Play Areas

Play is one of the most important functions of Slade Gardens and one of the most highly used elements within any park.

The realisation of new play facilities has strengthened Slade Garden&apost;s profile as a quality destination and increase visitor numbers. The approach taken towards play was to cater for as wide a group as possible within the confines of a small park. The adjacent Adventure Play Ground is an excellent facility to compliment accessible play elements. Within play strategy for Slade Gardens we felt it important that the diversity of the play on &apost;offer&apost; was increased to include prescriptive play elements (equipped play), natural play elements and playable spaces.

Sports Areas

Inclusion of active spaces to encourage sports is a key part of the masterplan. These can be separated into the two distinct themes formal and informal. The formal sports area is centred on the new exercise equipment. The provision of open space offers space for impromptu ball games

Fruit and Nut Orchard

The orchard area offers an entirely new experience to Slade Gardens. It will differ slightly from the other areas of the park with the grass being broken up by swathes of bulb planting. The increase in trees will provide new habitats for small mammals and insects. The primary new advantage of the orchard however, is that community projects could...

Nature Trail

The vision for this area is to encourage and improve biodiversity within the park. The meadow grasses and tall shrubs create new habitats for small animals where as the meadow flowers help increase the amount of bees and insects in the area. A self bound gravel path meanders through the tall meadow flowers beneath the canopy of the existing trees. Defensive planting will be used along the perimeter of the park to deter trespassing into neighbouring properties.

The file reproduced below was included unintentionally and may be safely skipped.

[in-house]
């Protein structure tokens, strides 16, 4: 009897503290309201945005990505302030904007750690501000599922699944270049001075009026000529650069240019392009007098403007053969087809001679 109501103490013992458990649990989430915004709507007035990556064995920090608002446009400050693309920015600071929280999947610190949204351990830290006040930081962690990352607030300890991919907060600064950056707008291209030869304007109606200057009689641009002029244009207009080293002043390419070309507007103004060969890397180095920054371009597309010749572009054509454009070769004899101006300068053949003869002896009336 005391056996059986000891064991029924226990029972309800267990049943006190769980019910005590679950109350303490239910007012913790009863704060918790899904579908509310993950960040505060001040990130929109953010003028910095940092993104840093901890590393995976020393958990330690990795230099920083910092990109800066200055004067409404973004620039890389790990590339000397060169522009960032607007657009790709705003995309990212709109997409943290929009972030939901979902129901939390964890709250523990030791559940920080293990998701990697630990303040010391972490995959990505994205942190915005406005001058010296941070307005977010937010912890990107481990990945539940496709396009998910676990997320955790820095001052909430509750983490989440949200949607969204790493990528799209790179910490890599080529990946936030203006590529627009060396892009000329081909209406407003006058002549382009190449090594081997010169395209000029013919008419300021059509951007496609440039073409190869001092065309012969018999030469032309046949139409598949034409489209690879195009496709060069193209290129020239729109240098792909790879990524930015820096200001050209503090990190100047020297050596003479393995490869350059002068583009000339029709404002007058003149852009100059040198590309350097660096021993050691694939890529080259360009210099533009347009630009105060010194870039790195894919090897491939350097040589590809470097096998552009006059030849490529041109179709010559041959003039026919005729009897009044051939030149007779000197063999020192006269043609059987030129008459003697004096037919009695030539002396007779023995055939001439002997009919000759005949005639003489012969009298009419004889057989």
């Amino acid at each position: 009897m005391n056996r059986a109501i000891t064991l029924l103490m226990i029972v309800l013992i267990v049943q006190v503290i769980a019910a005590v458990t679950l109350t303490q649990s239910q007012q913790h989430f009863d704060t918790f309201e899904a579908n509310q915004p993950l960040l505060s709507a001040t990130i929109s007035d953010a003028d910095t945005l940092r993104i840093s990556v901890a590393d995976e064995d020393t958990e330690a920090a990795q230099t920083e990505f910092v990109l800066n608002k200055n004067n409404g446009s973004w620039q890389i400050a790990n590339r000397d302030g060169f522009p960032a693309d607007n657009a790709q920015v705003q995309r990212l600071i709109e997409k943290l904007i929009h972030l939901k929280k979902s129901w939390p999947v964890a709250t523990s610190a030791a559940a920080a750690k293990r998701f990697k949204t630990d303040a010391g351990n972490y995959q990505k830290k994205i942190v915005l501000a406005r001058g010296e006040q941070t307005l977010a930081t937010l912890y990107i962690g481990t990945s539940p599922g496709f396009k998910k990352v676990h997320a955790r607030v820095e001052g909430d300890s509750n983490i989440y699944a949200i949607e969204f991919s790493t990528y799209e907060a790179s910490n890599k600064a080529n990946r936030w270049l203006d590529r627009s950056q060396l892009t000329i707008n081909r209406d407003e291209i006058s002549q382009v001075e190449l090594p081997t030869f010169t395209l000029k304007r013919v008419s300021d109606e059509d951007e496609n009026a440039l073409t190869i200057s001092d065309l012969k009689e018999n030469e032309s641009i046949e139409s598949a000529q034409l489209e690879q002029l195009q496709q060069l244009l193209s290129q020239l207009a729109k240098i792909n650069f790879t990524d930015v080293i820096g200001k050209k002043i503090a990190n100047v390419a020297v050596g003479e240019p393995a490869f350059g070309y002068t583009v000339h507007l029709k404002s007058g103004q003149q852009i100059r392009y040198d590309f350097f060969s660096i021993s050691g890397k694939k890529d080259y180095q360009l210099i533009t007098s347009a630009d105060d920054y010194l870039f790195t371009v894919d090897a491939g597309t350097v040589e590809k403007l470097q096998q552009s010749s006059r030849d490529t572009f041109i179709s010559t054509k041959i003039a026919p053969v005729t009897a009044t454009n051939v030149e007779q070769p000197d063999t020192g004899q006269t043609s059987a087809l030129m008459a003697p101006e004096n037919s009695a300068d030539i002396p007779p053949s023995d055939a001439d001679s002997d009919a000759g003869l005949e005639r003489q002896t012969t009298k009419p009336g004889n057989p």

The Friends will look to include a mix of bat and bird boxes on some of the existing mature trees, possibly on buildings or on the boundaries of the site.

Dog Walking Area

The Park has a distinct dog walking area, where dogs can be exercise off their leads. This area is being enhanced with benches and an improved fence

Picnic Benches

The park has a number of picnic tables in the centre of the park and near Brixton Road. Please do not use barbeques in the park and always pick up any litter and dispose of it in the bins after using the picnic tables.

Historical context

Slade Gardens is named after the Slade family, who owned most of the site in the 18th Century. During the 1840s most of the land was laid out as housing and streets. In 1944 a V1 rocket destroyed a number of houses on the corner of Stockwell Park Road and Lorn Road, killing 11 people. This site is now part of the Adventure Playground, one of the key assets of the area.

In the 1950's London County Council gradually bought up the terraces along Robsart Street, which had been a local shopping street, Ingleston Street and Ingleborough Road, parts of which still exist and Halstead Street and Clark's Row (now entirely disappeared) and demolished them to form Slade Gardens , which opened in 1962. This creation of pocket parks was replicated at a number of other sites across Lambeth.

Over the last 50 years the park has slowly evolved and community involvement has seen tree planting and successful fund raising for a new children's playground which was constructed in 2011.

The need for Green Space

1. Local benefits

The park is in Vassall Ward - one of the most deprived in London. It has a high proportion of children and a high incididence of long-term ill health. On the many estates that surround the park, there are few places for children to play, or for people to exercise.

2. The natural environment

The park is one of very few open spaces in north Lambeth and as such acts as a vital wildlife 'corridor' to assist the survival of many species.




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